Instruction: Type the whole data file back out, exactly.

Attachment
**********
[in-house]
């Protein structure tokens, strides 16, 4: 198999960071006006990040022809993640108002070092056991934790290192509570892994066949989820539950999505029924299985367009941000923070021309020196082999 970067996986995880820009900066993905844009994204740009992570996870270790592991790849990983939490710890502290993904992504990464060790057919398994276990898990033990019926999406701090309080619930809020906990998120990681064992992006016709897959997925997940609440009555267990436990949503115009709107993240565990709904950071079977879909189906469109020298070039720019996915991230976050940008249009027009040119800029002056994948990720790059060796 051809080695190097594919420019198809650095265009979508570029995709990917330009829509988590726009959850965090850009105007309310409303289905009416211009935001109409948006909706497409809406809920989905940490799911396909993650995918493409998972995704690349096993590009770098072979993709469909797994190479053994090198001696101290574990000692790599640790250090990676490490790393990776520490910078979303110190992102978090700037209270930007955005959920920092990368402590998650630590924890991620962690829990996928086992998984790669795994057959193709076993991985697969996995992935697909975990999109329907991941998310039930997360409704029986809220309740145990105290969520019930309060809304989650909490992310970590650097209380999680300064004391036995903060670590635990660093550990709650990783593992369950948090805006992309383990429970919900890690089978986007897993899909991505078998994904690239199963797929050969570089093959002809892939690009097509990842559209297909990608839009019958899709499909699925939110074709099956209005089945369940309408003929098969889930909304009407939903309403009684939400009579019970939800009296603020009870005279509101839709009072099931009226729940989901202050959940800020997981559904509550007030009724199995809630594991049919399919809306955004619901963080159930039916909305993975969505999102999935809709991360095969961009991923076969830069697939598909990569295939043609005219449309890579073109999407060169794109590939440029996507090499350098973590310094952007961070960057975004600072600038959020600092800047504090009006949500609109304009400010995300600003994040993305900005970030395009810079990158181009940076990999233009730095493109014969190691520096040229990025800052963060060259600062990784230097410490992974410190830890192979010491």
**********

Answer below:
[in-house]
């Protein structure tokens, strides 16, 4: 198999960071006006990040022809993640108002070092056991934790290192509570892994066949989820539950999505029924299985367009941000923070021309020196082999 970067996986995880820009900066993905844009994204740009992570996870270790592991790849990983939490710890502290993904992504990464060790057919398994276990898990033990019926999406701090309080619930809020906990998120990681064992992006016709897959997925997940609440009555267990436990949503115009709107993240565990709904950071079977879909189906469109020298070039720019996915991230976050940008249009027009040119800029002056994948990720790059060796 051809080695190097594919420019198809650095265009979508570029995709990917330009829509988590726009959850965090850009105007309310409303289905009416211009935001109409948006909706497409809406809920989905940490799911396909993650995918493409998972995704690349096993590009770098072979993709469909797994190479053994090198001696101290574990000692790599640790250090990676490490790393990776520490910078979303110190992102978090700037209270930007955005959920920092990368402590998650630590924890991620962690829990996928086992998984790669795994057959193709076993991985697969996995992935697909975990999109329907991941998310039930997360409704029986809220309740145990105290969520019930309060809304989650909490992310970590650097209380999680300064004391036995903060670590635990660093550990709650990783593992369950948090805006992309383990429970919900890690089978986007897993899909991505078998994904690239199963797929050969570089093959002809892939690009097509990842559209297909990608839009019958899709499909699925939110074709099956209005089945369940309408003929098969889930909304009407939903309403009684939400009579019970939800009296603020009870005279509101839709009072099931009226729940989901202050959940800020997981559904509550007030009724199995809630594991049919399919809306955004619901963080159930039916909305993975969505999102999935809709991360095969961009991923076969830069697939598909990569295939043609005219449309890579073109999407060169794109590939440029996507090499350098973590310094952007961070960057975004600072600038959020600092800047504090009006949500609109304009400010995300600003994040993305900005970030395009810079990158181009940076990999233009730095493109014969190691520096040229990025800052963060060259600062990784230097410490992974410190830890192979010491």